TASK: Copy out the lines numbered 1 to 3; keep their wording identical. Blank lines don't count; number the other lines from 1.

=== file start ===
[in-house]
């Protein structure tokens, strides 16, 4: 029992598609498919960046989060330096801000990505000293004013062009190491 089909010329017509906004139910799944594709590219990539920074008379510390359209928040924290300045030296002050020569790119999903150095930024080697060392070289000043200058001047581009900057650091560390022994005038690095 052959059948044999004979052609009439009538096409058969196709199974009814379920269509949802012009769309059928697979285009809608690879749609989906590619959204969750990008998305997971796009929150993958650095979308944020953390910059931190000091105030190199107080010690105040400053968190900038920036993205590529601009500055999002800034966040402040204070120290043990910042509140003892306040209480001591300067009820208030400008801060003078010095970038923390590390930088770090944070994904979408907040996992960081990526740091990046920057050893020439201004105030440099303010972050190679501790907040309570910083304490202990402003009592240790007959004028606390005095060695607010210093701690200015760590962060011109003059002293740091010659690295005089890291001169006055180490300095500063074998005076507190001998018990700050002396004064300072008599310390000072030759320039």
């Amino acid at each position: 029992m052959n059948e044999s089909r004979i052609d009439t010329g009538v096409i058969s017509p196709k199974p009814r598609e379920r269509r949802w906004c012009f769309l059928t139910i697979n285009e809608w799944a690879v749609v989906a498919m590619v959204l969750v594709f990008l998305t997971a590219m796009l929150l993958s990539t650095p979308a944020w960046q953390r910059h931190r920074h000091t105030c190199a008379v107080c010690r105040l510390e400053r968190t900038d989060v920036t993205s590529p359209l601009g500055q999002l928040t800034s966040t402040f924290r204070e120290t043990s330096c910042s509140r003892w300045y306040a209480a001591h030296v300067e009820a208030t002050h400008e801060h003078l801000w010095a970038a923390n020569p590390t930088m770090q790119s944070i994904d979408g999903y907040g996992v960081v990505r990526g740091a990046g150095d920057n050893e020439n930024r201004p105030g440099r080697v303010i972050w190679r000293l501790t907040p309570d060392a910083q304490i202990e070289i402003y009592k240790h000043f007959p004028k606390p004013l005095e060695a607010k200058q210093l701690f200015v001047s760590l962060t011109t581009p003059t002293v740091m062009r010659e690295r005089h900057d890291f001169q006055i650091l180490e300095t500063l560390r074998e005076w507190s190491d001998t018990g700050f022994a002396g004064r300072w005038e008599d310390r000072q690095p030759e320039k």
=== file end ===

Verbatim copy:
[in-house]
């Protein structure tokens, strides 16, 4: 029992598609498919960046989060330096801000990505000293004013062009190491 089909010329017509906004139910799944594709590219990539920074008379510390359209928040924290300045030296002050020569790119999903150095930024080697060392070289000043200058001047581009900057650091560390022994005038690095 052959059948044999004979052609009439009538096409058969196709199974009814379920269509949802012009769309059928697979285009809608690879749609989906590619959204969750990008998305997971796009929150993958650095979308944020953390910059931190000091105030190199107080010690105040400053968190900038920036993205590529601009500055999002800034966040402040204070120290043990910042509140003892306040209480001591300067009820208030400008801060003078010095970038923390590390930088770090944070994904979408907040996992960081990526740091990046920057050893020439201004105030440099303010972050190679501790907040309570910083304490202990402003009592240790007959004028606390005095060695607010210093701690200015760590962060011109003059002293740091010659690295005089890291001169006055180490300095500063074998005076507190001998018990700050002396004064300072008599310390000072030759320039």
């Amino acid at each position: 029992m052959n059948e044999s089909r004979i052609d009439t010329g009538v096409i058969s017509p196709k199974p009814r598609e379920r269509r949802w906004c012009f769309l059928t139910i697979n285009e809608w799944a690879v749609v989906a498919m590619v959204l969750v594709f990008l998305t997971a590219m796009l929150l993958s990539t650095p979308a944020w960046q953390r910059h931190r920074h000091t105030c190199a008379v107080c010690r105040l510390e400053r968190t900038d989060v920036t993205s590529p359209l601009g500055q999002l928040t800034s966040t402040f924290r204070e120290t043990s330096c910042s509140r003892w300045y306040a209480a001591h030296v300067e009820a208030t002050h400008e801060h003078l801000w010095a970038a923390n020569p590390t930088m770090q790119s944070i994904d979408g999903y907040g996992v960081v990505r990526g740091a990046g150095d920057n050893e020439n930024r201004p105030g440099r080697v303010i972050w190679r000293l501790t907040p309570d060392a910083q304490i202990e070289i402003y009592k240790h000043f007959p004028k606390p004013l005095e060695a607010k200058q210093l701690f200015v001047s760590l962060t011109t581009p003059t002293v740091m062009r010659e690295r005089h900057d890291f001169q006055i650091l180490e300095t500063l560390r074998e005076w507190s190491d001998t018990g700050f022994a002396g004064r300072w005038e008599d310390r000072q690095p030759e320039k």